The Rolling Stones - Goats Head Soup (1973) - Album Review

By Sergio Ariza

A remarkably high level stumble 

In 1972 the Rolling Stones had reached the pinnacle of their art with Exile On Main Street, completing an incredible four-year period in which they released the four best albums of their career, as well as a great live album, and on which, after the Beatles' split, they had become what their motto said: "the greatest rock & roll band inthe world". It's understandable that when in 1973 this ‘soup’ appeared many saw it as a slight stumble. Of course, after four masterpieces from Beggar's Banquet, Let It Bleed, Sticky Fingers and Exile, this ‘stumble’ is a remarkably high level one, even though it represented the beginning of the slow decline of the band...

After the orgy of creativity (and of sex, drugs and rock & roll) of the excessive Exile - an album with which the Stones finished their process of assimilation of American folklore, of blues, country, gospel and rock & roll, - it was time to look again at the present, and in 1973 the Stones discovered two things, on the one hand the rock glitter of Glam Rock and on the other they saw how their beloved black music turned towards funk. Many of these two elements can be seen on their eleventh studio album, a work that opens with the slow riff of Dancing With Mr D; new proof of their ‘sympathy for the devil’, although it remains far from their classics, and is one of the weakest opening songs of their period of splendor.


Things get better with 100 Years Ago, a song by Mick Jagger on which you can see that the singer has been listening to Stevie Wonder, with whom they were on tour the year before, and on which Billy Preston plays clavinet. Then comes one of my favorite moments of the band, one of the best songs ever sung by
Keith Richards, namely Coming Down Again, a song about the triangle (that finished off the first Stones formation’) formed by Brian Jones, Anita Pallenberg and Keith himself… that ended with Keith and Anita together and the blond founder licking his wounds and almost out of the band. It is one of the group’s best ballads and the mirror against which future wonders will be viewed, such as Fool To Cry or Memory Motel. But another reason I love this song, I have a real weakness for it, is the fact that it gives a moment of brilliance to two key guys in this band, pianist Nicky Hopkins and saxophonist Bobby Keys, who delivers my favorite solo of his entire excellent career. I've always thought they've never performed it live because it's a song too close to Keith's heart…

Then comes Doo Doo Doo Doo (Heartbreaker), another small classic, with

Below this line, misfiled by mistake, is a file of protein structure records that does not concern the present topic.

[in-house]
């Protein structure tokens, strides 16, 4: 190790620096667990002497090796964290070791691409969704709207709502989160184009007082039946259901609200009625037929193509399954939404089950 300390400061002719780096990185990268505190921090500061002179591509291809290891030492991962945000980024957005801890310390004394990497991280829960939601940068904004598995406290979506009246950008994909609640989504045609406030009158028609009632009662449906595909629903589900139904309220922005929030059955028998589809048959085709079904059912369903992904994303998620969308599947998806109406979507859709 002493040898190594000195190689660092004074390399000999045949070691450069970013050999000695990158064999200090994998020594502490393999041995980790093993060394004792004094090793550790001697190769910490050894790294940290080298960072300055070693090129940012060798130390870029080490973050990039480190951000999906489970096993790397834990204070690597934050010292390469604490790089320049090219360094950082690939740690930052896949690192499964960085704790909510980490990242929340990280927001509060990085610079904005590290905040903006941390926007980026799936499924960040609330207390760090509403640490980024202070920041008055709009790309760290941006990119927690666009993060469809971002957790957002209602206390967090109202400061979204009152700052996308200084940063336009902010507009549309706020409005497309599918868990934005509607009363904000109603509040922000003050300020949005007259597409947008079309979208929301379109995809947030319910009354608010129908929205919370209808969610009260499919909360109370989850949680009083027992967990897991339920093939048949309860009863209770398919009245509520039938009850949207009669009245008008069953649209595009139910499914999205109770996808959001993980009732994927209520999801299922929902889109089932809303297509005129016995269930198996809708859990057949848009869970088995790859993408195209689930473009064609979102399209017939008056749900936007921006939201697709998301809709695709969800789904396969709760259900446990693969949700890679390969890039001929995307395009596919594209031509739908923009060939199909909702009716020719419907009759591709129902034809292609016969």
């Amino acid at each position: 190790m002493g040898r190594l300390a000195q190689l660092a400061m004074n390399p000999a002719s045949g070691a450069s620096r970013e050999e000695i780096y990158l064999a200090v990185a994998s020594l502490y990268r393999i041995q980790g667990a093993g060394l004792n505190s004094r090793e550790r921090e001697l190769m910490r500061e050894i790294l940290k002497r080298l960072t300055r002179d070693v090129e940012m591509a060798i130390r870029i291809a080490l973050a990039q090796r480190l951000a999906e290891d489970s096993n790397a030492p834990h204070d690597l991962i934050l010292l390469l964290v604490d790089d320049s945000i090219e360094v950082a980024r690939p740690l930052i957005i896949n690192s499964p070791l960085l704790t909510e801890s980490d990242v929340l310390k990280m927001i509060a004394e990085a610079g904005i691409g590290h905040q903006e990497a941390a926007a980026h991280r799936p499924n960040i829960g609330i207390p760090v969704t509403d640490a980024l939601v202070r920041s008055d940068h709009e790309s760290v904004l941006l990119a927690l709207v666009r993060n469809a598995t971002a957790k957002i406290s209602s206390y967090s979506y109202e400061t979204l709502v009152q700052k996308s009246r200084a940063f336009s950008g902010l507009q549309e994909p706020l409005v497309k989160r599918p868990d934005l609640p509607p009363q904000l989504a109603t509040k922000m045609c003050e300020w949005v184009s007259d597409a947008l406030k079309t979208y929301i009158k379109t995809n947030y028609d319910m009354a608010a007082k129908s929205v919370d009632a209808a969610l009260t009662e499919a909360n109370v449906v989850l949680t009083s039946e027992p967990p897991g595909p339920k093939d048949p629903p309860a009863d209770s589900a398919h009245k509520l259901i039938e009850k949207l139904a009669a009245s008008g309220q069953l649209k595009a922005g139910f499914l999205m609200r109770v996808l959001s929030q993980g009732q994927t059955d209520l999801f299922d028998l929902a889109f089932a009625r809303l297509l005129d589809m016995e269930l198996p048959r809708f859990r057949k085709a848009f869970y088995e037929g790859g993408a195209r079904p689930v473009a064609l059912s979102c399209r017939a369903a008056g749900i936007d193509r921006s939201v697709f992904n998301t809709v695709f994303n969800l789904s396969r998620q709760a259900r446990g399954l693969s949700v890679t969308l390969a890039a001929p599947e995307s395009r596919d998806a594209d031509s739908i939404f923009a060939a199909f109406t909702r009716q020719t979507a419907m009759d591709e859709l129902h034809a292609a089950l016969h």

Mick Taylor putting a wah wah through a Leslie that ends up sounding like 'blackexplotation', with a great horn section and Keith Richards playing bass, as on almost half of the album (Bill Wyman ‘anticipates future absences’ and only plays on three songs on the album). Closing side A is the most famous song on the album and one of the undoubted classics of the band, Angie, with Keith, the main composer, shining on his acoustic and Mick Jagger recalling Marianne Faithful in the lyrics (no, Angie is not the wife of David Bowie).

Silver Train
opens up side B and sounds like an unreleased trtack from Exile On Main Street, which isn't so bad either, although it's clearly a step below All Down The Line, its clear predecessor. Hide Your Love doesn't stand out too much either, but it has an excellent Mick Taylor on slide, and it gets more than interesting again when the third ballad of the album arrives,( the clear ‘winning aces’ of the álbum) Winter - a song that, like Sway, had Jagger acting as rhythm guitarist and, again like with Sway, Taylor claims that he had something to do with its composition. What is clear is that it is one of his best moments in the band, one of those in which you think about when you remember Richards' words, "sometimes I was amazed listening to Mick Taylor". You can also hear the tremendous influence Taylor has had on Slash


With Can You Hear The Music the influences of black music return, on another outstanding ballad in which funk echoes can be heard. Star Star (or Starfucker) closes the album with another of those Chuck Berry tributes/plagiarism that fit so well, with provocative lyrics around which Richards and his Telecaster can practice all the 'licks' from the father of rock & roll.


The ‘rejects’ prove that, in spite of everything, the band was going through a great moment: Criss Cross is a sketch of a song that has more strength and groove than most other rock & roll bands' singles, while Scarlet finally makes it clear that if you put
Jimmy Page and Keith Richards together you get something very similar to the Black Crowes' The Southern Harmony And Musical Companion. And that's not to mention that, despite not appearing in the 2020 reissue, during the recording of this album there were also a couple of great songs that would later appear on Tattoo You: namely Waiting On A Friend and Tops, the first being yet more proof that 1973 was the best year for ballads in the Stones' career.

In short, Goats Head Soup may be one step below the four records that preceded it, those considered as the Stones' imperial period, but that doesn't say much, as 99.9% of the records released in the history of rock are below those four; so yes, this is the beginning of the slow decline of the biggest rock band of all times, but it is not the same to start declining from a hill as from an eight thousand metre plus...